There was some heavy-duty blog posts from Ontario Educators this week. They were really thought-provoking and just reaffirmed why it’s so difficult to go it along these days. Thankfully, we have the abilities to network and troubleshoot among ourselves. Here’s a sampling of the great reads that I enjoyed.
Important Considerations for Gifted Learners
So, how do you treat the gifted learner in your classroom? Are they even identified? Do you have a hunch about what you’d like to do with them? Do you just give them more of the same or do you use their abilities to push them to even higher levels of thinking. That was the message in Deborah McCallum’s recent post.
She starts by helping to identify the gifted learner
Once identified, Deborah talks about the sort of activities likely most successful to engage the students. Everyone has this sort of student – this post may give you some thoughts about moving them to higher order thinking.
Feedback – Helping a Classmate
I think we all like to think that we set environments for this sort of activity. I know that my wife would jump at any opportunity that uses sticky notes.
It seems like a natural in the art classroom to not only create your own best work but to look at the work of others in a critical fashion.
Colleen Rose described what I’m envisioning as a gallery walk in her classroom. The description of collages, Powerpoints, and a Prezi shows a nice mix of media with students presumably choosing the best tool for the task.
The blog post quite nicely describes the process. I really like how she describes that the whole activity was designed to have students look critically at both their own and others’ work. She really describes how her students own the learning.
In my mind, there’s no better way to demonstrate that the students own their learning than via a student-lead conference.
Those of us who are parents have done this thousands of times.
“What did you do in school today?”
I often joked with my kids that I was going to apply for a rebate and get my education tax dollars back if “nuthin'” happened.
But, being a parent at a conference led by your child is an experience. You work it. From the moment you enter the school, the student leads the way, points out artifacts, directs you to her/his classroom, points out his/her desk, and then proceeds to lead you through a demonstration of what they did, talk about what they can do and then what they’re going to do.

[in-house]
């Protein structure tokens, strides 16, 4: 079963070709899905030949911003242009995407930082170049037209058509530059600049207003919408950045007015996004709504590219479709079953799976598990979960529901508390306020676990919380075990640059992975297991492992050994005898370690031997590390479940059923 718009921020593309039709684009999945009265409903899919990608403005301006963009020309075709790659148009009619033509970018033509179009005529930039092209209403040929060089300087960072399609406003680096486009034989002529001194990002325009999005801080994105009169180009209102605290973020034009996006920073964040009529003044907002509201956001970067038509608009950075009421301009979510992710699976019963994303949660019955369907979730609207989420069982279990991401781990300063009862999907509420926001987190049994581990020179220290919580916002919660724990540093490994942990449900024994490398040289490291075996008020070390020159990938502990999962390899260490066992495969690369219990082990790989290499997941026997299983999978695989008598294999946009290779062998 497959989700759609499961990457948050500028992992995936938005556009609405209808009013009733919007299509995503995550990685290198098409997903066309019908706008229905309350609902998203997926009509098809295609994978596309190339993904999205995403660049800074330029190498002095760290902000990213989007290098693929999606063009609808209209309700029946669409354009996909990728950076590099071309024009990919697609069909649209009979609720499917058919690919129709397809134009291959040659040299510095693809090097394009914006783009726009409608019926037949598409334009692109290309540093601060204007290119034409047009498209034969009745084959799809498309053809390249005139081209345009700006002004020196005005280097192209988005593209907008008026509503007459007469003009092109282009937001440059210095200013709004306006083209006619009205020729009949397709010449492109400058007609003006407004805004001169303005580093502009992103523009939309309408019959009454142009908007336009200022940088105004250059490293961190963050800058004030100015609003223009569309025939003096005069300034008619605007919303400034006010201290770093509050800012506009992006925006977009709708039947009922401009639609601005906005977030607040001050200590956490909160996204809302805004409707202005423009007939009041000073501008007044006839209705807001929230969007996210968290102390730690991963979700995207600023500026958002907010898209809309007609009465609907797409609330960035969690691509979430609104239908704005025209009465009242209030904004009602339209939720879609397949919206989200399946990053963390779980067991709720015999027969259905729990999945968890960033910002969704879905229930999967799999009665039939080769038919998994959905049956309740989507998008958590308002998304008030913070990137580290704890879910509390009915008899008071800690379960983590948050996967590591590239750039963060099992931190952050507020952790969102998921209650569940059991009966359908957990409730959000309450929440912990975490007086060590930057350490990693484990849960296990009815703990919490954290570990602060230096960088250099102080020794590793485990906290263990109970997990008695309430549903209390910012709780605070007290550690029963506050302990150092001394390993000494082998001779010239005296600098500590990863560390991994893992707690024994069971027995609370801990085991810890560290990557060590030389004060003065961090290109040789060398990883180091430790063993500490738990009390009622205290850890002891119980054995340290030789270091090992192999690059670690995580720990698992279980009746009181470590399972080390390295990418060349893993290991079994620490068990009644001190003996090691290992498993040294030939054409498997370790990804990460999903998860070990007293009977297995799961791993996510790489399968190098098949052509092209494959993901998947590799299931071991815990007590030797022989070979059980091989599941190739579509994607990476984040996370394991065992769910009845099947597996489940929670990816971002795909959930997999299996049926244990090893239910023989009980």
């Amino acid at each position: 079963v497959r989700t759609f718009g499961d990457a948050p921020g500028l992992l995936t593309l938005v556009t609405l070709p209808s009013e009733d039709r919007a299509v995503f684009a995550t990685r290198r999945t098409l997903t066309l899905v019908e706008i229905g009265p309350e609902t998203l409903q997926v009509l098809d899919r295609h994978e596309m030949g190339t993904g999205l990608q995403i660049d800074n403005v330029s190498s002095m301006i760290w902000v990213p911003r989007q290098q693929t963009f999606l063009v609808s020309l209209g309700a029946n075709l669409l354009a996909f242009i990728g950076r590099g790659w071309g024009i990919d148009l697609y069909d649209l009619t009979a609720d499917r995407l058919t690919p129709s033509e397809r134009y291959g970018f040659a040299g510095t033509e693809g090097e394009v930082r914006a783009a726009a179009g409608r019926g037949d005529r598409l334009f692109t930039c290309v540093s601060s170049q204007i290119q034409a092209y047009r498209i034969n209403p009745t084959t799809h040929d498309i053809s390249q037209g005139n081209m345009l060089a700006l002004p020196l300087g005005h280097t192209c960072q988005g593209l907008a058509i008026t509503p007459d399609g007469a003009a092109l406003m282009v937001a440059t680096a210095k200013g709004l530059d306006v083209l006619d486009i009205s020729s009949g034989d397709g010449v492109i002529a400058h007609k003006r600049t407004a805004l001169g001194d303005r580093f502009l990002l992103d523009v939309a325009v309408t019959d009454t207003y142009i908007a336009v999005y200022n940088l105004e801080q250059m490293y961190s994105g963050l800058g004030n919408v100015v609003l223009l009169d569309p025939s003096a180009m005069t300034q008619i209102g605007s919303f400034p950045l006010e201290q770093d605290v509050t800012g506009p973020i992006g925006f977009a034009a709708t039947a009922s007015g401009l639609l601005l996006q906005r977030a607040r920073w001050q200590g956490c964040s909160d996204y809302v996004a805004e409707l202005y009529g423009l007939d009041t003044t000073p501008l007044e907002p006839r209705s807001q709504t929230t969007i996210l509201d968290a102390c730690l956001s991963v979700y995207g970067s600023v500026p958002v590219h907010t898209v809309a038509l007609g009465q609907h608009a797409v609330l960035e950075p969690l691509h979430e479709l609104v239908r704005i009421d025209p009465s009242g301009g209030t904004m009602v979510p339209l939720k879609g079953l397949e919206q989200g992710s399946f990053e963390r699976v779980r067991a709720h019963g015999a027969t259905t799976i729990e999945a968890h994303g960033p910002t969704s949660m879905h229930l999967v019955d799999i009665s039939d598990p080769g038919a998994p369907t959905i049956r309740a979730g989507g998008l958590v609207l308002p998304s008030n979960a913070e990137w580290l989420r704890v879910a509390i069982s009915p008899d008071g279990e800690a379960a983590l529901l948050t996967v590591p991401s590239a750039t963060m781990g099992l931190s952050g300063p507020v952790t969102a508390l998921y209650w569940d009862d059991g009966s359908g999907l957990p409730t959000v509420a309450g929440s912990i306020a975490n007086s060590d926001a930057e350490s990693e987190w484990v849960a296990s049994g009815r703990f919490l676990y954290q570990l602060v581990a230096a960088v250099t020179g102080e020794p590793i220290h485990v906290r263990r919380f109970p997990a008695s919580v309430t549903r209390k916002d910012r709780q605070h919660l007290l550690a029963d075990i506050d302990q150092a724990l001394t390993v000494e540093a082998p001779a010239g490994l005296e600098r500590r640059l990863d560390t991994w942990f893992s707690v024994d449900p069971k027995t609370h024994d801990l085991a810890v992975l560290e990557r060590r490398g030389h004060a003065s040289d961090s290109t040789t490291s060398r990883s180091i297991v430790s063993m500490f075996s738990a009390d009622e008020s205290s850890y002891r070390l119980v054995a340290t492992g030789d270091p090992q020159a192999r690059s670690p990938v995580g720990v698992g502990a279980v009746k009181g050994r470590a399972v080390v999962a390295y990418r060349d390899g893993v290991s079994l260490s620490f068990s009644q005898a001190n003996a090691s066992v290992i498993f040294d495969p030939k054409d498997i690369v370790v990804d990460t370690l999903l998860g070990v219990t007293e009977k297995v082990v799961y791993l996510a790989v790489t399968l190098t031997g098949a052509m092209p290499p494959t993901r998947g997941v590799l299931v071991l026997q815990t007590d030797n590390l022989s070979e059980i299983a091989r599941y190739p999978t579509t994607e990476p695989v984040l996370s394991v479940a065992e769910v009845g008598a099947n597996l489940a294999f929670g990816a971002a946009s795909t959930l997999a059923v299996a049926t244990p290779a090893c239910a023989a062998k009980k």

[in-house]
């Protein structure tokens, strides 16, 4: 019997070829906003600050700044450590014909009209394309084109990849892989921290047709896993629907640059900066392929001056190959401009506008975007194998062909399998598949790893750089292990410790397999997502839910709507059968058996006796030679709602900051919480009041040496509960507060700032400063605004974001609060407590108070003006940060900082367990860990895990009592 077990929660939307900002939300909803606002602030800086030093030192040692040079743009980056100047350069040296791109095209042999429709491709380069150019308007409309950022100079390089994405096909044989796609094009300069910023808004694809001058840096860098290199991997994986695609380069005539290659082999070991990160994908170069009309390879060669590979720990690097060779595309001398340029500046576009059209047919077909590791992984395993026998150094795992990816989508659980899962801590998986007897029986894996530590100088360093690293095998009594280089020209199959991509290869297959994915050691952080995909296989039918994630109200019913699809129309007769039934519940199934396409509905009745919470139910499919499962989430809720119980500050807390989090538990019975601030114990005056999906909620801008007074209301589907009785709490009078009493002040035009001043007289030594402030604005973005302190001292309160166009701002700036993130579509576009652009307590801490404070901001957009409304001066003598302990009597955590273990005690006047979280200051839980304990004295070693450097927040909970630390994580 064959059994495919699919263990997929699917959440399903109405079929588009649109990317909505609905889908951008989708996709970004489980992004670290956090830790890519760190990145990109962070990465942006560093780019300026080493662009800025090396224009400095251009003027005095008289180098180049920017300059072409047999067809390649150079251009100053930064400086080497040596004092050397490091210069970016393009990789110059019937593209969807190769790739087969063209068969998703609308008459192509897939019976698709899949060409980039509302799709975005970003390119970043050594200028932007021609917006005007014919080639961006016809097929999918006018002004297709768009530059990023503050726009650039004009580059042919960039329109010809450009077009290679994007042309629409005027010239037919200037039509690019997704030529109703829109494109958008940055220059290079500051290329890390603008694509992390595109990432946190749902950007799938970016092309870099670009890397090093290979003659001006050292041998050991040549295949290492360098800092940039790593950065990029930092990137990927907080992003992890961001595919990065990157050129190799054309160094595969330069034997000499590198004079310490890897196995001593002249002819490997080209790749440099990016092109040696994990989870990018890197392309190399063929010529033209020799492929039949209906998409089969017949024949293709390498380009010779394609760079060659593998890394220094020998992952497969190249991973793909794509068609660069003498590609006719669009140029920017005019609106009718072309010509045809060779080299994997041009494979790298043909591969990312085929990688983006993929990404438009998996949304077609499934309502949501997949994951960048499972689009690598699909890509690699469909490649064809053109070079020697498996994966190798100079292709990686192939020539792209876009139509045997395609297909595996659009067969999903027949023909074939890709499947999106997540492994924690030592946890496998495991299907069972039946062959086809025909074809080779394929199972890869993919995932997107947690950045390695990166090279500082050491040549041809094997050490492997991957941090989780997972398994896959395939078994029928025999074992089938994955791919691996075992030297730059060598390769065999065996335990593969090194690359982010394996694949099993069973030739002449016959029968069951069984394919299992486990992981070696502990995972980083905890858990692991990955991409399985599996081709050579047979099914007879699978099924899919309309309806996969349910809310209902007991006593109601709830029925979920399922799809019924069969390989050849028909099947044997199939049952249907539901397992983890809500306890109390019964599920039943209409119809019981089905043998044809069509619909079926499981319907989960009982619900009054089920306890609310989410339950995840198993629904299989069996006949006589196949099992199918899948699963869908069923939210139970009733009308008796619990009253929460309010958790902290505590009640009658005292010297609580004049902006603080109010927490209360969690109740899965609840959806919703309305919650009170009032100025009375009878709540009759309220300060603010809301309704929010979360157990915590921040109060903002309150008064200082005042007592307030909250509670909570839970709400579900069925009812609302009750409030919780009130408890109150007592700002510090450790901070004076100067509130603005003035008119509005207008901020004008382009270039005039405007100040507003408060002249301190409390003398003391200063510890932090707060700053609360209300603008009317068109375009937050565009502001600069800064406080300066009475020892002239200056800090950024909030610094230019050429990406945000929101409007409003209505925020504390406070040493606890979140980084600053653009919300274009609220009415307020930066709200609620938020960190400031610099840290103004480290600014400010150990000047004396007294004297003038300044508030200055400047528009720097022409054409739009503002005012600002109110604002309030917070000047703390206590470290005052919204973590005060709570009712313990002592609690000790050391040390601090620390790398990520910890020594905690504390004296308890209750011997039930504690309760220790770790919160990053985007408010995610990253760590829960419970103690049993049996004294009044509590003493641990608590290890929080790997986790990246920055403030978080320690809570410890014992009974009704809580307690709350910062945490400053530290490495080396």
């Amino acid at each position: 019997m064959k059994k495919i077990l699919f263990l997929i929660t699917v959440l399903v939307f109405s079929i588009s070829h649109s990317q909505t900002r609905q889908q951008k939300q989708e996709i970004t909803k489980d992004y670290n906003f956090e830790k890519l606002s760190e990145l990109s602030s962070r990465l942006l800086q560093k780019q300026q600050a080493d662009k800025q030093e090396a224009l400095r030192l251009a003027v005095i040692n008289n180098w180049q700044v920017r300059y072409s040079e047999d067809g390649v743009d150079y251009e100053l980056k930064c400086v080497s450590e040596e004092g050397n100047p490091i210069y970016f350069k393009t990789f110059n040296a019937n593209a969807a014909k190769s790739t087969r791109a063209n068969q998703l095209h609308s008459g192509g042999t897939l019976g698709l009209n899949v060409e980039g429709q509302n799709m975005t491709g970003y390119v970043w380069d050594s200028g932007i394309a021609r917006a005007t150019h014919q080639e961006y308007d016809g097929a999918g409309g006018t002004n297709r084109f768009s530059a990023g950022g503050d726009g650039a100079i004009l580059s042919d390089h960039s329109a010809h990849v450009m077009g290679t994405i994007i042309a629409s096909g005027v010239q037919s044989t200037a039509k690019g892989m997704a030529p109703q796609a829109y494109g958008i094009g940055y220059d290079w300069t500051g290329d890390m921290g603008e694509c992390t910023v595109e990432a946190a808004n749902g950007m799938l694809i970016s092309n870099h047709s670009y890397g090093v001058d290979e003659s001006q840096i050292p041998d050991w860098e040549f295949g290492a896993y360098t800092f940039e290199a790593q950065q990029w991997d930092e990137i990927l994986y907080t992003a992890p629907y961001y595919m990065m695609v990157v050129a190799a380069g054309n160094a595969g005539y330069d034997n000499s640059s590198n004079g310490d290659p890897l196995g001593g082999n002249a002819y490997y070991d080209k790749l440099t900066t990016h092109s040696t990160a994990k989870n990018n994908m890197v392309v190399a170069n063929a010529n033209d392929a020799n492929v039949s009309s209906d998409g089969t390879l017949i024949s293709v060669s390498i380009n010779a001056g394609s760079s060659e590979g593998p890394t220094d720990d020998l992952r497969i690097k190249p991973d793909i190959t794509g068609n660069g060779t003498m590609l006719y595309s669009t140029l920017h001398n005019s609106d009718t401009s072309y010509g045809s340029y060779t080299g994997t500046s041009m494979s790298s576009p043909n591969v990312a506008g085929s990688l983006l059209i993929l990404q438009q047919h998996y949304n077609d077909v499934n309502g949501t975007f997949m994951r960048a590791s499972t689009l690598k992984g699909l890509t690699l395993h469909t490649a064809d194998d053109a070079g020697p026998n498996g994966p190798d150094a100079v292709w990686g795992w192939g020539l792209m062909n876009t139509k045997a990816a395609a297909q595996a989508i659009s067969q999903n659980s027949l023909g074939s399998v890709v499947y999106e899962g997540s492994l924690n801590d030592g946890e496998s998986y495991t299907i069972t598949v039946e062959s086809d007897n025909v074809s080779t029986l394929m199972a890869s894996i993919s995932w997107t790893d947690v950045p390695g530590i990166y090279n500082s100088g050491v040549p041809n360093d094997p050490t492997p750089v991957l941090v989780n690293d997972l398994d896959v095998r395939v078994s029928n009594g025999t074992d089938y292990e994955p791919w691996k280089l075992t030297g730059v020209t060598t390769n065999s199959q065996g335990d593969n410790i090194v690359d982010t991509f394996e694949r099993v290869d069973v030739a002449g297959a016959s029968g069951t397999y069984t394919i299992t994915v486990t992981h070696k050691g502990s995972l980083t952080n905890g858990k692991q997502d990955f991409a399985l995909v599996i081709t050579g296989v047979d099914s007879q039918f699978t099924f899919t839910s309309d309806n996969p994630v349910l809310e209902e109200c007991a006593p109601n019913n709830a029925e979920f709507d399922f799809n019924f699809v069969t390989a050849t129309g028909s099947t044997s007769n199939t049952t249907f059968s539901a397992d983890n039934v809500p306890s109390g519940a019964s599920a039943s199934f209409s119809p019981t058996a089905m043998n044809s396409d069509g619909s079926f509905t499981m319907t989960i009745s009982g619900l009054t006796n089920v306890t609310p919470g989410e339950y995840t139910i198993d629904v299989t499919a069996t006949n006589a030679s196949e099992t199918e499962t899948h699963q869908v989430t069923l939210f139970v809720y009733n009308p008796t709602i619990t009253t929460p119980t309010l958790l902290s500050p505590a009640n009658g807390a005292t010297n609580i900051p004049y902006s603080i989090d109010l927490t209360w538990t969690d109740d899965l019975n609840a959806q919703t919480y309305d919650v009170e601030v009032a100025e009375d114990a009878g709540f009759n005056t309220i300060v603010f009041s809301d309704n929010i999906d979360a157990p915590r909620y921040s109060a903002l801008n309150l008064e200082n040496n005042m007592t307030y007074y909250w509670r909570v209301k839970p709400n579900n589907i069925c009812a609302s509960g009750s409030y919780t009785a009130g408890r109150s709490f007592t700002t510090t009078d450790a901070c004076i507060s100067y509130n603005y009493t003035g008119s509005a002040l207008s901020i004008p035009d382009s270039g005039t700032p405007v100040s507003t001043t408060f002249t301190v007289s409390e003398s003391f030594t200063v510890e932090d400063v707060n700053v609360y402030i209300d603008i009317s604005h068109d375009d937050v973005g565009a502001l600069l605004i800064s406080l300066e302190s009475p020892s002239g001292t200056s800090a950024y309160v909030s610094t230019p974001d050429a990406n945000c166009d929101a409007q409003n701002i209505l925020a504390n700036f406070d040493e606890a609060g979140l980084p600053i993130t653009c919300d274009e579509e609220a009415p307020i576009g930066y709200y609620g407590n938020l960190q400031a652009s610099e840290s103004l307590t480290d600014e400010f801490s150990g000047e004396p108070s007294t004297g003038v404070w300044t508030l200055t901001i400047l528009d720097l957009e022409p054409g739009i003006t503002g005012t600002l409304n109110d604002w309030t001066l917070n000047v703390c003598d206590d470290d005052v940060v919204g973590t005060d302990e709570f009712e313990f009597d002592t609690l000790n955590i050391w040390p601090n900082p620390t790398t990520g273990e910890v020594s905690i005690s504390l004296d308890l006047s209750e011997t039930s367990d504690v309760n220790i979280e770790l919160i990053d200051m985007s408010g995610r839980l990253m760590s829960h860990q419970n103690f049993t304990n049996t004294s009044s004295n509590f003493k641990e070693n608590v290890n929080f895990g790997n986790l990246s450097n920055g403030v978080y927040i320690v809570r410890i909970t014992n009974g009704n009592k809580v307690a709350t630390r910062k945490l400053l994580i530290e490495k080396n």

Rick McCleary describes the process perfectly. What a great experience for students and their parents. “Nuthin'” should never be an answer ever again!
The Quest for Self-Selection
So, what’s wrong with a library with 44 computers and 7 netbook computers?
Alanna King describes her reality so well. I can just picture the room. At one time when the desire was to have a “cross-curricular computer lab”, this may well have been utopia. Thankfully, forward thinkers like Alanna and her husband Tim are questioning continuing the status quo.
If a library caters to an entire school population, it’s just silly to think that one solution fits everyone. To drive home the point, she shares this video.
Beyond the humour, replace Sheldon with a good teacher-librarian. We’ve traditionally looked to them to provide the best books, customizing the reading experience by student interest, abilities, levels, etc. Why shouldn’t they also customize the approach to technology in today’s Learning Commons?
Stop the Excuses, Your Students Could Be Blogging
It seems bizarre that, with all the demonstrated success, that a title like this even needs to be used. Shouldn’t it be “Your Students Could Be Blogging More” or “Students Who Blog Write More and Think Deeper” or …
Kristen Wideen shares a wonderful story about success in her classroom. I think this pretty much sums it up.
I just can’t imagine the Christmas feeling coming from a brand new pencil writing a piece to be read by a single person, the teacher, marked and returned.
If there are any principals reading this post and looking to inspire those wondering if blogging is worth it, send them a link to this blog post.
I really hope that you take the time to read the full posts above. Great thoughts, folks. Then, head over to the Ontario Edubloggers Livebinder and read all the rest of the great materials from Ontario Edubloggers. If you are in Ontario and blogging, please fill out the form there and I’ll add you to the Livebinder. If you want, I’ll create your own spiffy Ontario Edublogger badge.